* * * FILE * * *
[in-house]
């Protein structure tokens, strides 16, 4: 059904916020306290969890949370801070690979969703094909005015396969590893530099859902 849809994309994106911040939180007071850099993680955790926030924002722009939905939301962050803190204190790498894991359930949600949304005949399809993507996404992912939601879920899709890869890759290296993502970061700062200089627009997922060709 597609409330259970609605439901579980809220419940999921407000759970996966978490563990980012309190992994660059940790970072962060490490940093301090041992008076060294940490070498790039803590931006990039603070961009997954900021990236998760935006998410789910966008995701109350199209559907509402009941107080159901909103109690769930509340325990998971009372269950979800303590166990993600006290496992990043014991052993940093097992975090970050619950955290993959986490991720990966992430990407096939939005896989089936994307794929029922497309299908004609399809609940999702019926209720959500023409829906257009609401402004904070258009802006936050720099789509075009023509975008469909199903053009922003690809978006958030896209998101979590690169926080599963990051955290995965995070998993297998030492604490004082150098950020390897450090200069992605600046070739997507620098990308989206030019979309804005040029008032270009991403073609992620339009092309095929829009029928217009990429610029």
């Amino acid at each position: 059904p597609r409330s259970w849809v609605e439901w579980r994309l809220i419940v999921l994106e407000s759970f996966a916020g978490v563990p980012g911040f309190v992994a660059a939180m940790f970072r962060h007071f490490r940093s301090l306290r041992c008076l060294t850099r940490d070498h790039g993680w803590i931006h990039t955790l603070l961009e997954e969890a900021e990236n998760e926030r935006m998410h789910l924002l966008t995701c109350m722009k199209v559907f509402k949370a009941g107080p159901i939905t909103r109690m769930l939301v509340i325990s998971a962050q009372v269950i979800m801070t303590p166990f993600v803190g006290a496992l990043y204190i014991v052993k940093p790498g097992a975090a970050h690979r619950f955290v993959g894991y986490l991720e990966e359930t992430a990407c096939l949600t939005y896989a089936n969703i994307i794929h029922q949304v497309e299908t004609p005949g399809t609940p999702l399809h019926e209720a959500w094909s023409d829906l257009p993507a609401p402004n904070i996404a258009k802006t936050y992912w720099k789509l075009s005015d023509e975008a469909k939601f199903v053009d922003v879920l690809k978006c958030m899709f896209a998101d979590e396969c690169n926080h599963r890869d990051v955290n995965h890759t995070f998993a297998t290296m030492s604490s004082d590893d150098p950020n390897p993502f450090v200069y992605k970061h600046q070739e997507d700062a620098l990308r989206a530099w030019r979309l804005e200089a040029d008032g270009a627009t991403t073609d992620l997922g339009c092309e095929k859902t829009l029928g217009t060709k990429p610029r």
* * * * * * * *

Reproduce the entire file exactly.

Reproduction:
[in-house]
């Protein structure tokens, strides 16, 4: 059904916020306290969890949370801070690979969703094909005015396969590893530099859902 849809994309994106911040939180007071850099993680955790926030924002722009939905939301962050803190204190790498894991359930949600949304005949399809993507996404992912939601879920899709890869890759290296993502970061700062200089627009997922060709 597609409330259970609605439901579980809220419940999921407000759970996966978490563990980012309190992994660059940790970072962060490490940093301090041992008076060294940490070498790039803590931006990039603070961009997954900021990236998760935006998410789910966008995701109350199209559907509402009941107080159901909103109690769930509340325990998971009372269950979800303590166990993600006290496992990043014991052993940093097992975090970050619950955290993959986490991720990966992430990407096939939005896989089936994307794929029922497309299908004609399809609940999702019926209720959500023409829906257009609401402004904070258009802006936050720099789509075009023509975008469909199903053009922003690809978006958030896209998101979590690169926080599963990051955290995965995070998993297998030492604490004082150098950020390897450090200069992605600046070739997507620098990308989206030019979309804005040029008032270009991403073609992620339009092309095929829009029928217009990429610029």
């Amino acid at each position: 059904p597609r409330s259970w849809v609605e439901w579980r994309l809220i419940v999921l994106e407000s759970f996966a916020g978490v563990p980012g911040f309190v992994a660059a939180m940790f970072r962060h007071f490490r940093s301090l306290r041992c008076l060294t850099r940490d070498h790039g993680w803590i931006h990039t955790l603070l961009e997954e969890a900021e990236n998760e926030r935006m998410h789910l924002l966008t995701c109350m722009k199209v559907f509402k949370a009941g107080p159901i939905t909103r109690m769930l939301v509340i325990s998971a962050q009372v269950i979800m801070t303590p166990f993600v803190g006290a496992l990043y204190i014991v052993k940093p790498g097992a975090a970050h690979r619950f955290v993959g894991y986490l991720e990966e359930t992430a990407c096939l949600t939005y896989a089936n969703i994307i794929h029922q949304v497309e299908t004609p005949g399809t609940p999702l399809h019926e209720a959500w094909s023409d829906l257009p993507a609401p402004n904070i996404a258009k802006t936050y992912w720099k789509l075009s005015d023509e975008a469909k939601f199903v053009d922003v879920l690809k978006c958030m899709f896209a998101d979590e396969c690169n926080h599963r890869d990051v955290n995965h890759t995070f998993a297998t290296m030492s604490s004082d590893d150098p950020n390897p993502f450090v200069y992605k970061h600046q070739e997507d700062a620098l990308r989206a530099w030019r979309l804005e200089a040029d008032g270009a627009t991403t073609d992620l997922g339009c092309e095929k859902t829009l029928g217009t060709k990429p610029r």